‘Grace period’ for lottery scholarship bill advances


SANTA FE, N.M. (KRQE) – A bill to give students a grace period before they have to be enrolled in college in order to use the lottery scholarship, is one step closer to becoming law.

The bill, sponsored by Sen. Bill Soules, D-Las Cruces, passed the state Senate Tuesday in a 34 to 5 vote.

“It supports our students in their ability to get a degree and to give them a little bit of flexibility as to when they begin college,” he said.

Sen. Soules says the bill would alleviate pressure for kids to attend college right away and give them the time to really think about if they want to attend, potentially saving money by avoiding investing in eventual dropouts.

It also gives students a chance to travel and relax or even save up some money by working full time before attending college.

The bill unanimously passed two committees to get to the Senate floor Tuesday afternoon for a full vote, where it received some opposition.

Several lawmakers asked whether or not a student, under the bill, could leave the state, attend an out of state college, come back to New Mexico within 16 months and then still be eligible for the scholarship.

Sen. Soules says he does not believe that’s the case.

“Mr. President, Senator, if this makes it to the House I think that would be an important part to put in,” Sen. Cliff Pirtle, R-Roswell, said in response to that.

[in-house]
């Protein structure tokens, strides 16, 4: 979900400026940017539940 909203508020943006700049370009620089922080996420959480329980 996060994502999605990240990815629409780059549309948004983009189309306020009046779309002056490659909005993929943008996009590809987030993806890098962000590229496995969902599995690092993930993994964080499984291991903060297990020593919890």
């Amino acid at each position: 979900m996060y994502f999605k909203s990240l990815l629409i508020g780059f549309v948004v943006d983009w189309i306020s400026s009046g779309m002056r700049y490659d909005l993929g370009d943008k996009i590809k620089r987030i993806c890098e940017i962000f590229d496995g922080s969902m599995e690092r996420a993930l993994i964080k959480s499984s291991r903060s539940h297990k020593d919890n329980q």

Sen. John Sapien, D-Corrales, says he reluctantly supports the bill, but asked, “Where is it that in the forms or otherwise that they’re indicating that they attended somewhere else where they would be disqualified from the lottery?”

Sen. Soules responded by saying he believes it would be the students’ duty to truthfully list that on the application to the New Mexico college they apply to.

Other lawmakers, like Sen. Stuart Ingle, R-Portales, argued it’s best for students to go to college right after high school graduation.

Ultimately, the bill passed and now heads to the House for consideration.

Attempts at this bill and similar bills in past years have all failed.

Copyright 2019 Nexstar Broadcasting, Inc. All rights reserved. This material may not be published, broadcast, rewritten, or redistributed.

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